The vagina

In popular speech the vagina is the entire area of the vagina and vulva: everything pink and soft (mucous tissue) so also the labia (the 'lips') majora (outer) and minora (inner). The inside of the labia majora and all of the labia minora carry many small glands. The secretions of those glands (different from those of the skin) 'coat' this area and form a thin protective layer against urine, bacteria and menstrual blood. On both sides of the vestibulum (the entrance into the vagina) are 2 glands that produce a fluid during sexual excitement and lubricate the vestibulum in preparation of sexual intercourse. The vagina itself is an 8 cm tube which extends from the vestibulum to the cervix (the opening to the womb). On both sides of the cervix the vagina bulges out into a pocket which is called a fornix. In these fornices, especially the one on the backside, secretion of the cervix and some cell-debris may collect.


The vagina itself has no glands but is lubricated by the secretion of the cervix. Normal vaginal discharge has a pleasant, mild smell and looks like a milky white cream or a clear egg white, depending on the moment of the menstrual cycle.

The vaginal mucous tissue

The vagina is covered with a mucous tissue which is protective and rather strong. The thickness of this tissue is determined by the balance of the sex hormones. This balance changes during the menstrual cycle, during pregnancy and with age. In young girls and older women the mucous tissue is only a few cell layers thick. In these women this tissue is therefore quite vulnerable and the balance of the vaginal environment can easily be disturbed.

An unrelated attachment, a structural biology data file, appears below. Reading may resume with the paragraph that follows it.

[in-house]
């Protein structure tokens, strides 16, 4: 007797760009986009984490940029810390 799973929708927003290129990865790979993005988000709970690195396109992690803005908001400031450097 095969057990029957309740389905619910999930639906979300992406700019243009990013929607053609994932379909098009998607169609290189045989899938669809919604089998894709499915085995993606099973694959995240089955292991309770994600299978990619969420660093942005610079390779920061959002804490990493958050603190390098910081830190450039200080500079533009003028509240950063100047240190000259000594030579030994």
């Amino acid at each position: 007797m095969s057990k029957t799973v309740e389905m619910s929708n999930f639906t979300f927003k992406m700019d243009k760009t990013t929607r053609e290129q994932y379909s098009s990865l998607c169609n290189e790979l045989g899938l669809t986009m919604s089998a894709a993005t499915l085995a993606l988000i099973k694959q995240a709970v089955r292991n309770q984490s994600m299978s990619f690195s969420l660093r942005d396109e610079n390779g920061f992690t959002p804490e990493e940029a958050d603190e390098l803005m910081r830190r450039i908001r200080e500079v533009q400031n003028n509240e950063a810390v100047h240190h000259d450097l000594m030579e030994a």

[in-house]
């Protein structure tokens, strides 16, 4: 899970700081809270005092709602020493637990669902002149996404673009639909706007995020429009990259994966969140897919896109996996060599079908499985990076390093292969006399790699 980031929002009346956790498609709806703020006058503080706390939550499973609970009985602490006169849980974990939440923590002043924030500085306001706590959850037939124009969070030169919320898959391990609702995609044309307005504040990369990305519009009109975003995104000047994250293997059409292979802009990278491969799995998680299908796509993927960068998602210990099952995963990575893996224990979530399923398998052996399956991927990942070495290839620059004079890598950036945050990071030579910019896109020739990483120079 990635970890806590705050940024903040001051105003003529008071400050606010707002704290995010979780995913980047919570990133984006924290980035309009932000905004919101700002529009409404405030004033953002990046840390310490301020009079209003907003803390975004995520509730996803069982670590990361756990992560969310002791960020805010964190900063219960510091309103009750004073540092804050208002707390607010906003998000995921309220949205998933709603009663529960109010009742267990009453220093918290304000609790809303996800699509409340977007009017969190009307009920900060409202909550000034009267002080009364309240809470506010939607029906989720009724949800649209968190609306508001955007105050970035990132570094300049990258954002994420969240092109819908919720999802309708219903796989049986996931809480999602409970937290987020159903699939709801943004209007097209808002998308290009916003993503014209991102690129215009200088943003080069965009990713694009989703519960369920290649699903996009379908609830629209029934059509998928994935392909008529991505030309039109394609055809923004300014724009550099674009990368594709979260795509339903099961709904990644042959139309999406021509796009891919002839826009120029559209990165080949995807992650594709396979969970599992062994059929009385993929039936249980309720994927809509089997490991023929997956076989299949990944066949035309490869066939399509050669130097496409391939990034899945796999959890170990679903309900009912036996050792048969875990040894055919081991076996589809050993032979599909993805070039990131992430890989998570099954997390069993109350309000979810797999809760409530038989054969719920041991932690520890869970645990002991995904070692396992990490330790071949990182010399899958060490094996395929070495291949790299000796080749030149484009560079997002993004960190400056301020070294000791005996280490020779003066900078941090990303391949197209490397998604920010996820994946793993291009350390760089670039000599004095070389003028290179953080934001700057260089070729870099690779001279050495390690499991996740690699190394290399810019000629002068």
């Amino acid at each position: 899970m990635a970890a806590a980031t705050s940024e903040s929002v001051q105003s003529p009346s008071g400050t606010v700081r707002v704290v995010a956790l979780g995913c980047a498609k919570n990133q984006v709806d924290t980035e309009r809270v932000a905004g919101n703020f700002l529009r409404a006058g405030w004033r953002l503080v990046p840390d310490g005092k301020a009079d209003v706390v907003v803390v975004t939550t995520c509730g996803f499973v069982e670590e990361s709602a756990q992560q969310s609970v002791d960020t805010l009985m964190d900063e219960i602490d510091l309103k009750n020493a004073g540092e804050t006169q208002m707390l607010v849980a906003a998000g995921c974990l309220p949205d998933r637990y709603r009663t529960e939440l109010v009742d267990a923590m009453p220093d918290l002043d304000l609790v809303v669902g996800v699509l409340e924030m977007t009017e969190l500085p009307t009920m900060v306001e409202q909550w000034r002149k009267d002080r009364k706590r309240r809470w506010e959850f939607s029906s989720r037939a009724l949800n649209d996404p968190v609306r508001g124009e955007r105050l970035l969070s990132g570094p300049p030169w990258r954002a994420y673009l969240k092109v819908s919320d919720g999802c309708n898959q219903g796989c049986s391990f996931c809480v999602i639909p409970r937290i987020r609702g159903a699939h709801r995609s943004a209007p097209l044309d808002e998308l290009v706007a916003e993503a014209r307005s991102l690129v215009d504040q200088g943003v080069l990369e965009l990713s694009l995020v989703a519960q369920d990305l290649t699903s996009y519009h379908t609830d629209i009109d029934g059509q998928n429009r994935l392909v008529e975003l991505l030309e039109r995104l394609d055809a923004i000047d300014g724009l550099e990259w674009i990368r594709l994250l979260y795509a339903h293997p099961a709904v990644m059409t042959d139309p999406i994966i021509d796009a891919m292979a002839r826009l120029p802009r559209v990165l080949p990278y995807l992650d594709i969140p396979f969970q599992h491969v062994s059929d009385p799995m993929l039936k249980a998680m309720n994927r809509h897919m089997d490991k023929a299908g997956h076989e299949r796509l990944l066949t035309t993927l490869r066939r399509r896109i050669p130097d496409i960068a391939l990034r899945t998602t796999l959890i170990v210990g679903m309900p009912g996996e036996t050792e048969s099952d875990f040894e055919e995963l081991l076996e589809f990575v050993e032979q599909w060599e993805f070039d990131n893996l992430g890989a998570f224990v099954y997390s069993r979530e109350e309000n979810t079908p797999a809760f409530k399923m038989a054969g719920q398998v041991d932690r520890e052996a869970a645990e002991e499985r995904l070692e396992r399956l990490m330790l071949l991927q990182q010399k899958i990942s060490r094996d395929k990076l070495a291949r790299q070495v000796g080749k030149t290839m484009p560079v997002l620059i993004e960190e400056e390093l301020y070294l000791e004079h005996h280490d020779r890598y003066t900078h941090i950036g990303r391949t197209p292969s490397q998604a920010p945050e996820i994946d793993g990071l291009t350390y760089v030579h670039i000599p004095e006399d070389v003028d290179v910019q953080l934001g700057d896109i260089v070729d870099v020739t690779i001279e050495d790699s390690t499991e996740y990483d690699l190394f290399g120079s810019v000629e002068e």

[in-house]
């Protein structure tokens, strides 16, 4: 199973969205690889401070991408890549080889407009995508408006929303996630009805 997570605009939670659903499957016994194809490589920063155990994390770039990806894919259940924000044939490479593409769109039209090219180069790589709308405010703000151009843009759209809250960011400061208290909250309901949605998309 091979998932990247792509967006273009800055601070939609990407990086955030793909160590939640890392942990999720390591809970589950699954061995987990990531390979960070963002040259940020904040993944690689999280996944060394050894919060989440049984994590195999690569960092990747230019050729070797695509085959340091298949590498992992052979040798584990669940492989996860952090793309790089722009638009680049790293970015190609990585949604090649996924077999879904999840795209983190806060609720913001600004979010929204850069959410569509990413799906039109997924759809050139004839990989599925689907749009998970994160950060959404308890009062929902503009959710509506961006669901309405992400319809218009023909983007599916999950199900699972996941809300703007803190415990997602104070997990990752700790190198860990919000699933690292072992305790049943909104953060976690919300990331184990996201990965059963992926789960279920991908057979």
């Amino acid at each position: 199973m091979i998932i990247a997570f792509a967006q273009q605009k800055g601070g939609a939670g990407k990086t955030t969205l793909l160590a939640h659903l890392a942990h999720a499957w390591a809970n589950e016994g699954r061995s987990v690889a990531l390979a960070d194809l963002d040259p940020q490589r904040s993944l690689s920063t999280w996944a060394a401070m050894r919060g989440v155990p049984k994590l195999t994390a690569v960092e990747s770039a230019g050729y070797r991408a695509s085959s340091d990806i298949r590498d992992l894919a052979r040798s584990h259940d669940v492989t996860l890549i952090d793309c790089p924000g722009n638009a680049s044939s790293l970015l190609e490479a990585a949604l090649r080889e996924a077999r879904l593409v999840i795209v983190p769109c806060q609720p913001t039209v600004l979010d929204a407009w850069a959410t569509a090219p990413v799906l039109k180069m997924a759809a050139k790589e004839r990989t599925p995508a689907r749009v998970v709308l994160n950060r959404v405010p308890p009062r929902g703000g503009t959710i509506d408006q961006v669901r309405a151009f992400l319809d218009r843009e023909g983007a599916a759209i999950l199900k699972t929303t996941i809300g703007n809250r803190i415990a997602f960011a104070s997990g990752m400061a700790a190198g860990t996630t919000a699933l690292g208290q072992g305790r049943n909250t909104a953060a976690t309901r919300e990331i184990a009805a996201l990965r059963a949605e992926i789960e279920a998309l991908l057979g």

The vaginal flora

In the vagina (as well as e.g. in the mouth and the bowels) a great many micro-organisms are living in balance with each other and their hostess. This is called the 'vaginal flora'. It is important to know that the vagina usually has an acidic environment (a low pH). Some women will have heard of Lactobacillus vaginalis as a useful bacterium. Lactobacilli -lactic acid bacteria- are named after their property to produce lactic acid. They largely determine the acidity of the vaginal environment. But also here the rule is valid; too many is too much. In some women we observe too many lactobacilli. When this condition is accompanied by complaints that resemble those caused by candidiasis the diagnosis is called 'Lactobacillosis'.

Typically these women are constantly and, of course without result, treated for candidiasis. Next to lactobacilli (rod shaped bacteria) other bacteria are often present, the cocci (roundish bacteria), that belong to the bowel flora. These are certainly not useful but the presence of a certain number of these cocci is acceptable in a 'healthy vaginal environment' (the mixed flora). When lactobacilli are absent the right protective acidity of the vagina has also disappeared. In this case the vaginal environment has become alkaline (as opposed to acid). This environment promotes overgrowth of coccoid bacteria often resulting in an infection called bacterial vaginosis. In summary we can say that the natural protection of the vagina is determined by several factors; the cel layers of the vaginal mucous, the acidity of the vagina (pH), the balance between the micro-organisms present and the state of general health of the woman. Disturbing the balances in the vagina has some consequences. In the worst cases it can result in infections and inflammations. The disturbances can be caused by external factors as well as factors from within the body (internal factors) or by a combination of both.